In addition, Cinnamomum demonstrated promising results for inhibiting Uropathogenic E. coli (UPEC)-biofilm-associated infections. By creating 80% to 85% of UTI in humans, this bacterium is known as a main etiologic factor for these infections. In addition to various virulence factors, UPEC forms a biofilm that facilitates bacterium growth, toxin secretion, and persistence in excessive pH variation (Flores-Mireles et al., 2015). UPEC biofilms also coat the catheters, in which bacteria embedded in an exopolysaccharide matrix are protected from antimicrobial agents (Manges et al., 2001; Amalaradjou et al., 2010). In this regard, in a previous study, the authors used cinnamaldehyde to treat UPEC biofilm on the polystyrene plates, latex, and urinary catheters. Cinnamaldehyde effectively prevented UPEC biofilm formation on the surfaces mentioned and, when used as an antimicrobial constituent in catheter lock solution, successfully deactivated preformed biofilm. Notably, cinnamaldehyde did not have any cytotoxic effect on bladder epithelial cells (Amalaradjou et al., 2010). This supports the findings by Kot et al. that reported cinnamaldehyde at various concentrations hindered the extension of UPEC biofilm on catheter fragments. Additionally, when this substance was used as an antimicrobial constituent in a catheter lock solution, it significantly inactivated preformed UPEC biofilms (Kot et al., 2015).
Another study used Type A procyanidin (TAP) from C. zeylanicum to inhibit biofilm formation of MDR UPEC (Vasudevan et al., 2020). Notably, procyanidin is one of Cinnamomum components with different biological activities. The results indicated that although TAP treatment did not inhibit the UPEC growth, but affected the biofilm formation. The authors hypothesized that the TAP’s anti-biofilm activity at lower concentrations could be attributed to the pentamer’s four interflavanyl linkages. In addition, TAP downregulated the expression of the focA, papG, fimH, and fimA, which mainly manage bacterial adhesion to the urinary tract. Moreover, the synergistic effect between TAP and nitrofurantoin at various pH was detected in this study. Thus, by inhibiting bacterial adhesion, TAP may act as a suppressor of biofilm formation. In addition, the use of this substance may enhance the activity of antibiotics at low concentrations (Vasudevan et al., 2020). As mentioned previously, Cinnamomum and its active components could be used to inhibit UPEC because, in addition to the appropriate antibacterial effect, it can also destroy bacterial biofilms. Furthermore, Cinnamomum could be a novel antibiofilm agent for catheter surface coatings or an ingredient in catheter lock solutions to prevent catheter-associated UTIs.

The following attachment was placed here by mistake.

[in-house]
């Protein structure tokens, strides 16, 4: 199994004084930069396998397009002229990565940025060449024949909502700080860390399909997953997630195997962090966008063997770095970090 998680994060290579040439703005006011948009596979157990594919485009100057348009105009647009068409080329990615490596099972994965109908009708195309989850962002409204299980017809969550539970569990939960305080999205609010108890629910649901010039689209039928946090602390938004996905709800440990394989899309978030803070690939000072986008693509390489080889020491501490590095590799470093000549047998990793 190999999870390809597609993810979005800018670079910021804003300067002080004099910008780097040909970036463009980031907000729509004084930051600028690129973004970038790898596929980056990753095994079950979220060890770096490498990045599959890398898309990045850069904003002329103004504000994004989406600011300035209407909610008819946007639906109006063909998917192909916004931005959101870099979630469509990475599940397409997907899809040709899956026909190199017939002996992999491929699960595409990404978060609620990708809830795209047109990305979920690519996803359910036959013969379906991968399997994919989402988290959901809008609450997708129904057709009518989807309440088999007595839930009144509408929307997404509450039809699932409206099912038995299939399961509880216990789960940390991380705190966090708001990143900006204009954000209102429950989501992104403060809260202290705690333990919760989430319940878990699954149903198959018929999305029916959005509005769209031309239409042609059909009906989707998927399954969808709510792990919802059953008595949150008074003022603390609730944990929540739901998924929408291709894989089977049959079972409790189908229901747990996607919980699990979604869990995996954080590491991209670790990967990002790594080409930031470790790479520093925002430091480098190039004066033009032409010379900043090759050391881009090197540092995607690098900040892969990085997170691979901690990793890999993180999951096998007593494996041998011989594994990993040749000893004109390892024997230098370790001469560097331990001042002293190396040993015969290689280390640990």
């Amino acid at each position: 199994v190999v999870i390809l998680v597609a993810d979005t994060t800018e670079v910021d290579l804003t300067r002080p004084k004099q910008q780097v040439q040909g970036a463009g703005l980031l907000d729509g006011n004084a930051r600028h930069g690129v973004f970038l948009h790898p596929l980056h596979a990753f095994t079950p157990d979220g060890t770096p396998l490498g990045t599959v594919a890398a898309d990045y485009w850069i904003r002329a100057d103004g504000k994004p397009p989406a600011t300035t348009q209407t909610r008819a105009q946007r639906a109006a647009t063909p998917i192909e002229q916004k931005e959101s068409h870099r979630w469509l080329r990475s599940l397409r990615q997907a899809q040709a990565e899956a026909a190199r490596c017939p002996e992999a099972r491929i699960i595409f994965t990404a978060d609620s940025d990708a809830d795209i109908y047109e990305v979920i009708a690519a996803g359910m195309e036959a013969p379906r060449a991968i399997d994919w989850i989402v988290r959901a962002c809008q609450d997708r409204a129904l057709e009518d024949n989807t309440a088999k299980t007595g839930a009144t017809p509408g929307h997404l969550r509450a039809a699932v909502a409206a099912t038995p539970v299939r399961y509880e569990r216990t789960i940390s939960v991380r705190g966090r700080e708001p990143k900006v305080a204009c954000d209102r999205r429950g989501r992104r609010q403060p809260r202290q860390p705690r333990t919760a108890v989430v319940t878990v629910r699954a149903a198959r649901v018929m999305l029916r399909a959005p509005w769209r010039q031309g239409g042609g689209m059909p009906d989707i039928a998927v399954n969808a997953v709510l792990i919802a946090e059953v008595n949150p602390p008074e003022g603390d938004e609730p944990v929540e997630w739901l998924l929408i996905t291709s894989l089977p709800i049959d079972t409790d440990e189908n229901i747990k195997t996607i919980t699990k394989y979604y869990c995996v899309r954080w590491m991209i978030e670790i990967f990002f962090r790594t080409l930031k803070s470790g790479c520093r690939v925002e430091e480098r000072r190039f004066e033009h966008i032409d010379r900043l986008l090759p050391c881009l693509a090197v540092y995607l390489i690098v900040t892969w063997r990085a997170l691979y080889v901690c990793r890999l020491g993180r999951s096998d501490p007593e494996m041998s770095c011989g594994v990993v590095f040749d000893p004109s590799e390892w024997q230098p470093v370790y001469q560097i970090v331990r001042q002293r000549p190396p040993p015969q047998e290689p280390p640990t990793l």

Oral candidiasis is one of the most prevalent opportunistic infections that lead to oral discomfort, dysgeusia, and pain. Due to the patients’ immunocompromised state, this infection may result in serious complications such as systemic candidiasis and esophageal candidiasis. Most oral candidiasis cases are easily treated with antifungal drugs; however, the conditions could differ in patients with underlying conditions such as HIV and dentures (Williams et al., 2012; Millsop and Fazel, 2016; Swidergall and Filler, 2017). Candida albicans, followed by Candida glabrata, are the most frequent etiology of oral candidiasis (Miranda-Cadena et al., 2018; Shariati et al., 2020b). The biofilm produced by C. albicans is resistant to treatment and outperforms it in the oral cavity. Extracellular DNA and EPS reduce the penetration of antifungals to the biofilm, which is a serious concern that is boosted by the emergence of azole-resistant isolates and the selection of Candida species with decreased antifungal susceptibility (Williams et al., 2012). As a result, recent research has focused on Cinnamomum’s ability to inhibit Candida biofilm formation, thereby limiting the extension of decreasing or resistant antifungal selective pressure.
In a recently published study, Cinnamomum oil was used to eliminate mature biofilm of C. albicans off dental devices made of heat-polymerized polymethyl methacrylate (PMMA) resin. PMMA is associated with severe candidiasis and oropharyngeal development in patients who wear it. Cinnamomum oil destroyed 99% of the Candida pre-established biofilm. Furthermore, covering the PMMA samples with this oil for 24 hours also reduced the C. albicans biofilm formation by almost 70.0% (Choonharuangdej et al., 2021). Another examination also showed that C. burmannii essential oil and its aqueous extract enriched in proanthocyanidins (Cinnulin), reduced the fungal adherence to the oral epithelial cells and had an inhibitory effect against preformed C. albicans biofilm of clinical isolates. Notably, Cinnamomum fractions boosted the oral epithelial barrier integrity and did not show cytotoxicity effects against oral epithelial cells at their effective concentrations. Further, Cinnulin decreased the secretion of interleukin (IL)-6 and IL-8 by oral epithelial cells stimulated with TNF-α (Veilleux and Grenier, 2019). Hence, different fractions of Cinnamomum could be practical agents for hindering C. albicans biofilm and subsequently for managing infections such as Candida-infected oral mucositis lesions, oral candidiasis, and denture stomatitis. Additionally, covering dental devices with these substances may be a preventive approach against Candida biofilm formation; however, more specific studies are required.